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Cho, Hyungjoon
Biomedical Imaging Science and Engineering Lab(BISE)
Research Interests
  • Imaging tumor microenvironments, susceptibility contrast based MR structural imaging, ultra fast acquisitions of dynamic MR, algorithm/Hardware development for magnetic particle imaging

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Diffusion-based MR methods for bone structure and evolution

Cited 19 times inthomson ciCited 18 times inthomson ci
Title
Diffusion-based MR methods for bone structure and evolution
Author
Sigmund, E. E.Cho, HyungjoonChen, P.Byrnes, S.Song, Y. -Q.Guo, X. E.Brown, T. R.
Keywords
DDIF; Diffusion; Internal field gradient; Surface-to-volume ratio; Trabecular bone
Issue Date
2008-01
Publisher
WILEY-BLACKWELL
Citation
MAGNETIC RESONANCE IN MEDICINE, v.59, no.1, pp.28 - 39
Abstract
A new approach to MR trabecular bone characterization is presented. This method probes the diffusion of spins through internal magnetic field gradients due to the susceptibility contrast between the bone and water (or marrow) phases. The resulting spin magnetization decay encodes properties of the underlying structure. This method, termed decay due to diffusion in the internal field (DDIF), is well established as a probe of pore size and structure. In the present work its application is shown for in vitro experiments on excised bovine tibiae samples. A comparison with pulsed field gradient (PFG) measurement of restricted diffusion shows a strong correlation of DDIF with the surface-to-volume ratio (SVR) of bones. Calculation of the internal magnetic field within the bone structure also supports this interpretation. These NMR measurements compare well with the image analysis from microscopic computed tomography (μCT). The SVR is not accessible in the clinically standard densitometry measurements, and provides vital information on bone strength and therefore on its fracture risk. The DDIF and PFG methods derive this information from a straightforward pulse sequence that does not employ either high applied field gradients or microimaging, and thus may have clinical potential.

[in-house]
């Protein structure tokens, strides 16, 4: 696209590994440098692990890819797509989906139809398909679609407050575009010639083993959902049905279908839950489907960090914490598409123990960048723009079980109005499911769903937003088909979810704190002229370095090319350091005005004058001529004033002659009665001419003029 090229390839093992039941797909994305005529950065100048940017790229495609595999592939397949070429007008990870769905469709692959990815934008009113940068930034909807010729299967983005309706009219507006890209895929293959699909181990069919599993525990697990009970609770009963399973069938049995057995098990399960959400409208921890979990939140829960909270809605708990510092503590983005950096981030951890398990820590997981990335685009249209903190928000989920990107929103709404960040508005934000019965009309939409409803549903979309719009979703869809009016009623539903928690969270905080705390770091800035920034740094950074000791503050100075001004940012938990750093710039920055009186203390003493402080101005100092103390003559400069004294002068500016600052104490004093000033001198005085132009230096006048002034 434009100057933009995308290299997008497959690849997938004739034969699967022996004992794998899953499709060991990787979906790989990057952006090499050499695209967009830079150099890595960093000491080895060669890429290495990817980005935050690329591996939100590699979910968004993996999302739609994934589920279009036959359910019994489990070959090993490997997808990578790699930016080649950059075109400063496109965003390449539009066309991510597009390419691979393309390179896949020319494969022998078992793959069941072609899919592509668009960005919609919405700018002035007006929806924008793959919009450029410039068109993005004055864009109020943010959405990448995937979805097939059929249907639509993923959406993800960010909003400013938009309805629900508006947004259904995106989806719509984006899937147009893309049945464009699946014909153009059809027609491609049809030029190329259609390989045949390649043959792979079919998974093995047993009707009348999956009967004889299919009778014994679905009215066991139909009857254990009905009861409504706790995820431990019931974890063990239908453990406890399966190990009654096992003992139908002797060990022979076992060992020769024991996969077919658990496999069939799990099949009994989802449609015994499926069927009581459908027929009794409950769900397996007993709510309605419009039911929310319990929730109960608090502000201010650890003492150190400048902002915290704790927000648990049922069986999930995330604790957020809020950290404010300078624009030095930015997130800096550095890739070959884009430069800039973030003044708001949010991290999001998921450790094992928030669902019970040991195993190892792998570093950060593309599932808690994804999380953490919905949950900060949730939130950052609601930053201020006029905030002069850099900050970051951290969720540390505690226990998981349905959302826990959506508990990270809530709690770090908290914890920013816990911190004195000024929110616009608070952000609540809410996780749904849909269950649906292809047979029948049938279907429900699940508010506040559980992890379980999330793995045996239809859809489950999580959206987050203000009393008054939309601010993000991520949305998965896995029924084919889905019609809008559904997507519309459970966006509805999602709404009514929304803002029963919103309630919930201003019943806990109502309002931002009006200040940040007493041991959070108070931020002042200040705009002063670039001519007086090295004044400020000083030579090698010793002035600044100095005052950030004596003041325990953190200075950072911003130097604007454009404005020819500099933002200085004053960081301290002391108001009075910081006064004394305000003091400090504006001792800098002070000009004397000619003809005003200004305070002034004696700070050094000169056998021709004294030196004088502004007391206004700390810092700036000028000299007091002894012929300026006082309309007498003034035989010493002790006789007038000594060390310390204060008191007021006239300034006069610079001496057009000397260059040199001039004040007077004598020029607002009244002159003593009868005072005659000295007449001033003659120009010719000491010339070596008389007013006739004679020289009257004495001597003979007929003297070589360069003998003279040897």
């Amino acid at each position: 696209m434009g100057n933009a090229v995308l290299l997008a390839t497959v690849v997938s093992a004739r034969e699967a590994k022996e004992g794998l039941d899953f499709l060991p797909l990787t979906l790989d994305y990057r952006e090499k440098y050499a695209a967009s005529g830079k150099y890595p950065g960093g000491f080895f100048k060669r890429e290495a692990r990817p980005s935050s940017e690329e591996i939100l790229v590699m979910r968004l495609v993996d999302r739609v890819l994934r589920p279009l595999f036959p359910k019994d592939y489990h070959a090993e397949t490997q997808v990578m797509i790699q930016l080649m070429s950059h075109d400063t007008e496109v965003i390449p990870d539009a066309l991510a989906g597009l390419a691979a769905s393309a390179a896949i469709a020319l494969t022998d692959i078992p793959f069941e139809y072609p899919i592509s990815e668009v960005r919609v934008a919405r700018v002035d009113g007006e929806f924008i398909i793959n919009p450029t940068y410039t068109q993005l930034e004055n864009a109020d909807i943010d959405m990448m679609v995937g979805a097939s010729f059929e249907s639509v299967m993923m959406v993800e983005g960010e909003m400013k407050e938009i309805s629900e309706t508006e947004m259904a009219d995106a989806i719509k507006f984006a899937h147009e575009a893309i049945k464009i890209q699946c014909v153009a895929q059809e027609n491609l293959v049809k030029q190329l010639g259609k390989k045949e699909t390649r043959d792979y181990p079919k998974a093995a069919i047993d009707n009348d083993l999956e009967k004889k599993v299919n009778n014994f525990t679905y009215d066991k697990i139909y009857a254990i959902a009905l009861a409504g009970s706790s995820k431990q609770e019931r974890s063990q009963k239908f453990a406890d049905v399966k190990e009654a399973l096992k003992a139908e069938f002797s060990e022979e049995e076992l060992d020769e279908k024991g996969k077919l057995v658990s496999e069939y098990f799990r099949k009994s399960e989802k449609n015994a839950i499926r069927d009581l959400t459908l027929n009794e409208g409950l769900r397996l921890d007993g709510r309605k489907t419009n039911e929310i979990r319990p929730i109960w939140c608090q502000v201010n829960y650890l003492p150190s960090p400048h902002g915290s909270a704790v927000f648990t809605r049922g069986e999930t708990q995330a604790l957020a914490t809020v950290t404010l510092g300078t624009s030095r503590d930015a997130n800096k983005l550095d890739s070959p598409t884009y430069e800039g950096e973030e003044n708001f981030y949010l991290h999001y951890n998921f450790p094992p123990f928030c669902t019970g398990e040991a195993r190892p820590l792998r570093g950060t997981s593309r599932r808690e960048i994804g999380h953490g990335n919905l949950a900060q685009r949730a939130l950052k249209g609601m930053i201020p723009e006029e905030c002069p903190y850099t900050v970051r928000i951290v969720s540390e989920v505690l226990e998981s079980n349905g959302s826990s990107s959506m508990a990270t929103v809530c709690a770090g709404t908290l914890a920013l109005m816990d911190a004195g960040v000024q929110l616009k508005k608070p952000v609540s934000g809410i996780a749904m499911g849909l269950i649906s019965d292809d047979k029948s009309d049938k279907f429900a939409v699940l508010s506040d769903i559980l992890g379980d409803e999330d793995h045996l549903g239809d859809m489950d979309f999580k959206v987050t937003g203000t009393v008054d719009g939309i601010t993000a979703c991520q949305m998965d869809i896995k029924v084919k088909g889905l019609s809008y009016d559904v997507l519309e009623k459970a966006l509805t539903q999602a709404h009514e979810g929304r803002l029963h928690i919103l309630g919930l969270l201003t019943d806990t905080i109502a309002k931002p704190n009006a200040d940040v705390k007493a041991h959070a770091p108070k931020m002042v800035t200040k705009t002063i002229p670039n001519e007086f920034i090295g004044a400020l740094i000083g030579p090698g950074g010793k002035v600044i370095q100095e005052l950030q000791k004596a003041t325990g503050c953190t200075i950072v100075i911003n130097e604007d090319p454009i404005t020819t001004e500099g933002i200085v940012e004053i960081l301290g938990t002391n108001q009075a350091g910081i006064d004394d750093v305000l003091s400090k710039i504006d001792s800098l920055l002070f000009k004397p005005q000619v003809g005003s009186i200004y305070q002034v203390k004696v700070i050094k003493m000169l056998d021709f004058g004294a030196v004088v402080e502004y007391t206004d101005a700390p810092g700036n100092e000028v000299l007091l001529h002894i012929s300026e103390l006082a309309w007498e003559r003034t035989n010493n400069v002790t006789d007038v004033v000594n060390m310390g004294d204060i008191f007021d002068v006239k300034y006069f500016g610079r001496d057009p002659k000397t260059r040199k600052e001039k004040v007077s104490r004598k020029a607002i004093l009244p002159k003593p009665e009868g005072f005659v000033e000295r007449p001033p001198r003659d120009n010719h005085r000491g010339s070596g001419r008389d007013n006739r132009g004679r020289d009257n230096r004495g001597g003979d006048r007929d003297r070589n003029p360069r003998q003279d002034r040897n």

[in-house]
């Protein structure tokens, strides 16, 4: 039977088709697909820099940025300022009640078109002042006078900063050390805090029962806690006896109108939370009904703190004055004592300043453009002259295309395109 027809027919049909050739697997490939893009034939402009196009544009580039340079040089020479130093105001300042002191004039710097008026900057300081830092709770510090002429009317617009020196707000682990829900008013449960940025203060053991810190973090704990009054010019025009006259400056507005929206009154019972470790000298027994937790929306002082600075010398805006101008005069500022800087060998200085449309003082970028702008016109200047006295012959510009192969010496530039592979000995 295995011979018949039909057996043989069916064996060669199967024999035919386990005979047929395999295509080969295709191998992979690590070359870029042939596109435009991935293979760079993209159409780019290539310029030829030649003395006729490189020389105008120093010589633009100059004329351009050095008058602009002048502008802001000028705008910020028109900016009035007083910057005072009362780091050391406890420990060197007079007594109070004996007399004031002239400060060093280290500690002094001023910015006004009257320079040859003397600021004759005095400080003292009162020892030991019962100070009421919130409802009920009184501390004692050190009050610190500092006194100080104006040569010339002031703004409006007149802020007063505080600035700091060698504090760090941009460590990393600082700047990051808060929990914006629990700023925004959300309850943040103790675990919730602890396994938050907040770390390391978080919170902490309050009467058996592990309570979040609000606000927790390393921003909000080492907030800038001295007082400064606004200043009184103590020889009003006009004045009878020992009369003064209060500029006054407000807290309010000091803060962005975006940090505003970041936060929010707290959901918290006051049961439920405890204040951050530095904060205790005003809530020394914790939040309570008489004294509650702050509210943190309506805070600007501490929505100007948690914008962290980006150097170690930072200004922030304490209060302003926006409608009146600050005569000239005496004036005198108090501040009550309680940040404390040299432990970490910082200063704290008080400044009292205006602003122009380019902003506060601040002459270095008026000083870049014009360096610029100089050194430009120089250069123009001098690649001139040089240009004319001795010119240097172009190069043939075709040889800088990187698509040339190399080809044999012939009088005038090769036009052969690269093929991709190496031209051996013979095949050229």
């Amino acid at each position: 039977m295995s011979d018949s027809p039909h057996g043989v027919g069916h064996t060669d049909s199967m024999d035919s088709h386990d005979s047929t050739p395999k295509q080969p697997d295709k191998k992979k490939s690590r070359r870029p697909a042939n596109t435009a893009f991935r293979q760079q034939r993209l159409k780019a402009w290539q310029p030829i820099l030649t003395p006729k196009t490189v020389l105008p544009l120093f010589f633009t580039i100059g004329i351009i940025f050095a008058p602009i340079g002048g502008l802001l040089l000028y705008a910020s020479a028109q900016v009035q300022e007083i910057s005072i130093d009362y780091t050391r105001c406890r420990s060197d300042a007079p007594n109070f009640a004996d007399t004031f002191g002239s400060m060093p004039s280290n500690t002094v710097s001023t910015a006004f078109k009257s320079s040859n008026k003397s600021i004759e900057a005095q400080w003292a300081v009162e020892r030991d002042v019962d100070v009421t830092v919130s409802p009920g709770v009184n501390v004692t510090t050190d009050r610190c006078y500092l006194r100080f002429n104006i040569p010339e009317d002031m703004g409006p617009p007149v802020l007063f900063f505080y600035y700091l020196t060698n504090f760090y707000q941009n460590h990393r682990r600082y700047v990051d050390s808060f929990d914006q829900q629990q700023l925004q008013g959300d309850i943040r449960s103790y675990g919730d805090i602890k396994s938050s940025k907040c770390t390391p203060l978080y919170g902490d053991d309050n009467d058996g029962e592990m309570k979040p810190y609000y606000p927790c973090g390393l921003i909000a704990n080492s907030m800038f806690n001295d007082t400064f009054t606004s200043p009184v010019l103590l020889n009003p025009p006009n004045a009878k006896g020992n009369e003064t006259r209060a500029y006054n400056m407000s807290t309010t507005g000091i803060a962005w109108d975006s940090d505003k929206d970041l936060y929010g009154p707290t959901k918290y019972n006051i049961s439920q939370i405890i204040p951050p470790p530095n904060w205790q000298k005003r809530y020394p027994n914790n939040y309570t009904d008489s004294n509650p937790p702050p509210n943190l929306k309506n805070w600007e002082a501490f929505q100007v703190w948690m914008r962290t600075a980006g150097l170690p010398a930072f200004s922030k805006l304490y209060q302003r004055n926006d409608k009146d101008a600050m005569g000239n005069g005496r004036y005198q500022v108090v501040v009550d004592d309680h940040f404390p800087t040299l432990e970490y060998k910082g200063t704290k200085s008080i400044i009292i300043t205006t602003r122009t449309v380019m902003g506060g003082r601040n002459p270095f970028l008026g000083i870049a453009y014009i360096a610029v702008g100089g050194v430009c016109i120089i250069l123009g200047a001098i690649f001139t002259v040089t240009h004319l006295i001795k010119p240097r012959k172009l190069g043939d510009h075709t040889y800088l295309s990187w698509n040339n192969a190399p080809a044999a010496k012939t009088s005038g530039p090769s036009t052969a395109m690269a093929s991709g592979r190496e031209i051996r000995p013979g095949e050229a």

URI
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DOI
10.1002/mrm.21281
ISSN
0740-3194
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BME_Journal Papers
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